A boys' club?

September 17, 2010
Back to TopCommentsE-mailPrintBookmark and Share

This post was written by IL managing editor Elizabeth Brockett.

Indiana still remains one of two states – the other being Idaho – that has no women justices. None.

Gov. Mitch Daniels announced that Boone Circuit Judge Steven David will succeed Justice Theodore Boehm on the Indiana Supreme Court. Nothing against Judge David, but what about diversity and the court looking like the people it serves?

Our population is 50.7 percent female in Indiana and nationwide by U.S. Census Bureau 2009 estimates. You’d think there’d be at least one woman – if not more – already on the court.

So, what are your thoughts about our Supreme Court continuing to be all male … is it a boys’ club?


 

ADVERTISEMENT
  • Maybe... Maybe Not
    It's true that I'd like to see Indiana with a female justice. However, Governor Daniels should not have picked a woman solely because of a gender imbalance in the court. Judge David will make an excellent justice, and the fact that he is not a woman will not somehow make him less wise. When the governor is presented with a top three, the best of which is a woman, I have no doubts that he will choose her. Until then, gender is not a sufficient criteria by itself.
  • irrelevant
    I totally oppose this kind of affirmative action head counting observation. Seek qualified judges and leave the demographics to statisticians. I'll make this comment anonymous since apparently lawyer free speech just aint what it used to be.

Post a comment to this story

COMMENTS POLICY
We reserve the right to remove any post that we feel is obscene, profane, vulgar, racist, sexually explicit, abusive, or hateful.
 
You are legally responsible for what you post and your anonymity is not guaranteed.
 
Posts that insult, defame, threaten, harass or abuse other readers or people mentioned in Indiana Lawyer editorial content are also subject to removal. Please respect the privacy of individuals and refrain from posting personal information.
 
No solicitations, spamming or advertisements are allowed. Readers may post links to other informational websites that are relevant to the topic at hand, but please do not link to objectionable material.
 
We may remove messages that are unrelated to the topic, encourage illegal activity, use all capital letters or are unreadable.
 

Messages that are flagged by readers as objectionable will be reviewed and may or may not be removed. Please do not flag a post simply because you disagree with it.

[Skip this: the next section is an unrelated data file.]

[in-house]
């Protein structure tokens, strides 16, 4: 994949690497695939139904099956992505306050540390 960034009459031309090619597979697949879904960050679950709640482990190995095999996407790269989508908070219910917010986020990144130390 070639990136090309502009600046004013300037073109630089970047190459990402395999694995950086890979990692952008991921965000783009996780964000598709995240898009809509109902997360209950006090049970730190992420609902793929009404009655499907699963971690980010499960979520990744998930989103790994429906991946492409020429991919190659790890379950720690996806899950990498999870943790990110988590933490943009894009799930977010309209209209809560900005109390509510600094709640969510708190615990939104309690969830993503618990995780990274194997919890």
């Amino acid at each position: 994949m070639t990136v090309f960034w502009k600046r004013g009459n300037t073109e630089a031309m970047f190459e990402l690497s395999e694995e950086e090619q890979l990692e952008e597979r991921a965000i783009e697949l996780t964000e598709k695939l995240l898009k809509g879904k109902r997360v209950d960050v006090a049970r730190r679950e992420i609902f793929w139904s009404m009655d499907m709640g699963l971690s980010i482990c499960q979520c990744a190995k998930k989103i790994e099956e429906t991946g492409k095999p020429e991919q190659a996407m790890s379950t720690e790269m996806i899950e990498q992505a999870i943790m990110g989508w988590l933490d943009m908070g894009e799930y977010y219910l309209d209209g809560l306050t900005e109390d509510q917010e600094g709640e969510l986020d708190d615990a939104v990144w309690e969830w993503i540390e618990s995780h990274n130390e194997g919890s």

Sponsored by
ADVERTISEMENT
  1. The child support award is many times what the custodial parent earns, and exceeds the actual costs of providing for the children's needs. My fiance and I have agreed that if we divorce, that the children will be provided for using a shared checking account like this one(http://www.mediate.com/articles/if_they_can_do_parenting_plans.cfm) to avoid the hidden alimony in Indiana's child support guidelines.

  2. Fiat justitia ruat caelum is a Latin legal phrase, meaning "Let justice be done though the heavens fall." The maxim signifies the belief that justice must be realized regardless of consequences.

  3. Indiana up holds this behavior. the state police know they got it made.

  4. Additional Points: -Civility in the profession: Treating others with respect will not only move others to respect you, it will show a shared respect for the legal system we are all sworn to protect. When attorneys engage in unnecessary personal attacks, they lose the respect and favor of judges, jurors, the person being attacked, and others witnessing or reading the communication. It's not always easy to put anger aside, but if you don't, you will lose respect, credibility, cases, clients & jobs or job opportunities. -Read Rule 22 of the Admission & Discipline Rules. Capture that spirit and apply those principles in your daily work. -Strive to represent clients in a manner that communicates the importance you place on the legal matter you're privileged to handle for them. -There are good lawyers of all ages, but no one is perfect. Older lawyers can learn valuable skills from younger lawyers who tend to be more adept with new technologies that can improve work quality and speed. Older lawyers have already tackled more legal issues and worked through more of the problems encountered when representing clients on various types of legal matters. If there's mutual respect and a willingness to learn from each other, it will help make both attorneys better lawyers. -Erosion of the public trust in lawyers wears down public confidence in the rule of law. Always keep your duty to the profession in mind. -You can learn so much by asking questions & actively listening to instructions and advice from more experienced attorneys, regardless of how many years or decades you've each practiced law. Don't miss out on that chance.

  5. Agreed on 4th Amendment call - that was just bad policing that resulted in dismissal for repeat offender. What kind of parent names their boy "Kriston"?

ADVERTISEMENT